• The sole purpose of the trust must be to provide benefits to its members or their beneficiaries. Trust assets can be used to pay the administrative expenses of the trust, but they cannot revert to the employer. If the trust is terminated, any assets that remain after all existing liabilities have been satisfied must either be used to provide other benefits or be distributed to members of the trust.

  • The trust must be controlled by (1) its membership, (2) independent trustees (such as a bank), or (3) trustees or other fiduciaries, at least some of whom are designated by or on behalf of the members. Most 501(c)(9) trusts are controlled by independent trustees selected by the employer.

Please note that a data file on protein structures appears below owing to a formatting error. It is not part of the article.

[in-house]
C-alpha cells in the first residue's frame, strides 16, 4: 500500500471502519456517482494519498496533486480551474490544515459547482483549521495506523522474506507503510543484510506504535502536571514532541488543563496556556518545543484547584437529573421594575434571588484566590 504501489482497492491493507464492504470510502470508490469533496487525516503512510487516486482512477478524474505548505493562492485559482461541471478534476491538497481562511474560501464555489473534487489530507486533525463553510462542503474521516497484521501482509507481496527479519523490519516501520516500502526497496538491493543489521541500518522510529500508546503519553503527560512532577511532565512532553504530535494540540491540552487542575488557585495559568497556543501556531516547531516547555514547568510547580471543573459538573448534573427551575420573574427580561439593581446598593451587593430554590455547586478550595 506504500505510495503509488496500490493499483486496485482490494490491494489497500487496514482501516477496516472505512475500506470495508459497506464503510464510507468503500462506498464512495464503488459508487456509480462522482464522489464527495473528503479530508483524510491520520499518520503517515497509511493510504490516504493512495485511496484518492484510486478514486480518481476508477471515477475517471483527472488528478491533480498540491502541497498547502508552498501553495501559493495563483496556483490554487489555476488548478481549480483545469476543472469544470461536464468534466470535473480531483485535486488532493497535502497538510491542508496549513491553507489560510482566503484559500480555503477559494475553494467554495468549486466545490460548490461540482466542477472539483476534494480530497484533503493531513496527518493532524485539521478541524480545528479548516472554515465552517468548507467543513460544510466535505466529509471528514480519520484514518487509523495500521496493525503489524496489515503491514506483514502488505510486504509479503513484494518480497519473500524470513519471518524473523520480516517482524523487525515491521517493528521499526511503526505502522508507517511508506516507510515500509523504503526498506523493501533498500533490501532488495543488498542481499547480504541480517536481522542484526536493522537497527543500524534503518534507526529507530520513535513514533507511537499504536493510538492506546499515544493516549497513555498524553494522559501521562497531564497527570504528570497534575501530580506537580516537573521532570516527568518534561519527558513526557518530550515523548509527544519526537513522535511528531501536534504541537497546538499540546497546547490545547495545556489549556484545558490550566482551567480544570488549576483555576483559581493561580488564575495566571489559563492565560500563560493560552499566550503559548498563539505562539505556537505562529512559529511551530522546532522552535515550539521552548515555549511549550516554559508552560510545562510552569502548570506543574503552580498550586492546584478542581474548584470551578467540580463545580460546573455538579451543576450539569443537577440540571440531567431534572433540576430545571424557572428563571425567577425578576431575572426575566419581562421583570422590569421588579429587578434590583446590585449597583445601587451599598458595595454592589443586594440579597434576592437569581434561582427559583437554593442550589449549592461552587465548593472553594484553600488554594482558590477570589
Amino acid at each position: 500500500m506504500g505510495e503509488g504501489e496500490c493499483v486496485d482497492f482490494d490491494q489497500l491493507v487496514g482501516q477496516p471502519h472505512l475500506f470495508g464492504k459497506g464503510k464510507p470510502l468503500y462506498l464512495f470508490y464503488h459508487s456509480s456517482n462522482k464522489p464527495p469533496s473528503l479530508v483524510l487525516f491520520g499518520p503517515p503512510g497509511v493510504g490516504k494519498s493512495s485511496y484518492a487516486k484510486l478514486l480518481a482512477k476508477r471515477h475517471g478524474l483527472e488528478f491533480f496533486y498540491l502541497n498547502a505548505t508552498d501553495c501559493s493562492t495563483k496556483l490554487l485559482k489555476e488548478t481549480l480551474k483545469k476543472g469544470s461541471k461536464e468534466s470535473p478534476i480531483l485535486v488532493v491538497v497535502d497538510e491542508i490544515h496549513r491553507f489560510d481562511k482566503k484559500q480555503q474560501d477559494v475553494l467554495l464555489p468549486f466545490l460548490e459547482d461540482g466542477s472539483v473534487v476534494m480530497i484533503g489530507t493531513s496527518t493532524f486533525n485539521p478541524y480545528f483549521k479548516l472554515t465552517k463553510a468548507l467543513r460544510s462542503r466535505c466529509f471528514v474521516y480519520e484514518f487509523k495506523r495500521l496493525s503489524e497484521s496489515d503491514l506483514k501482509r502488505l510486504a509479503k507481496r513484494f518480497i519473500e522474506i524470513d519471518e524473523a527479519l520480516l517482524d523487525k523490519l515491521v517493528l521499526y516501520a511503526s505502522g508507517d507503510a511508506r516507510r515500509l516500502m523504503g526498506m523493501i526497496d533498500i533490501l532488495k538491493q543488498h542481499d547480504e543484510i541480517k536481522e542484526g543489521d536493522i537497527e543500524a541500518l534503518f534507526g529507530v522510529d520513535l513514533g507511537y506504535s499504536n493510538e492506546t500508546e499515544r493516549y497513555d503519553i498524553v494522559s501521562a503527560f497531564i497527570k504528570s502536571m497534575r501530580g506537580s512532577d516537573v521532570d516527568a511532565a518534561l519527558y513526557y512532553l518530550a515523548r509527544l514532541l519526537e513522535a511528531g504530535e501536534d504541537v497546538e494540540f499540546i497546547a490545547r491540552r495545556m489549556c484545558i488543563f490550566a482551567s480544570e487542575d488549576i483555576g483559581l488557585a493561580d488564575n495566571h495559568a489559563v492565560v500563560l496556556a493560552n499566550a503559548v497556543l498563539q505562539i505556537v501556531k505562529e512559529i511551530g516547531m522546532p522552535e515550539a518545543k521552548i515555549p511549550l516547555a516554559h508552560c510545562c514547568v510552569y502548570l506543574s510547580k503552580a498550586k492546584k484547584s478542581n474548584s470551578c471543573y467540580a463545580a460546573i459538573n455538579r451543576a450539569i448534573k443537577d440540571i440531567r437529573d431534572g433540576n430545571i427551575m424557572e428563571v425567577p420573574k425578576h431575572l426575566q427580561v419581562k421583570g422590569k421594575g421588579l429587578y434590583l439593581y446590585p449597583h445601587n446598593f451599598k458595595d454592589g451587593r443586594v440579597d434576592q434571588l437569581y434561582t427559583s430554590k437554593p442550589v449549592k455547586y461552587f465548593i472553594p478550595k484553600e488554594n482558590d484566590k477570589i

Limitation on Contributions

The contributions to a 501(c)(9) trust (except collectively bargained plans for which Treasury regulations prescribe separate rules) are limited to the sum of (1) the qualified direct cost of the benefits provided for the taxable year and (2) any permissible additions to a reserve (called a qualified asset account). The qualified direct cost of benefits is the amount that would have been deductible for the year if the employer had paid benefits from current revenue.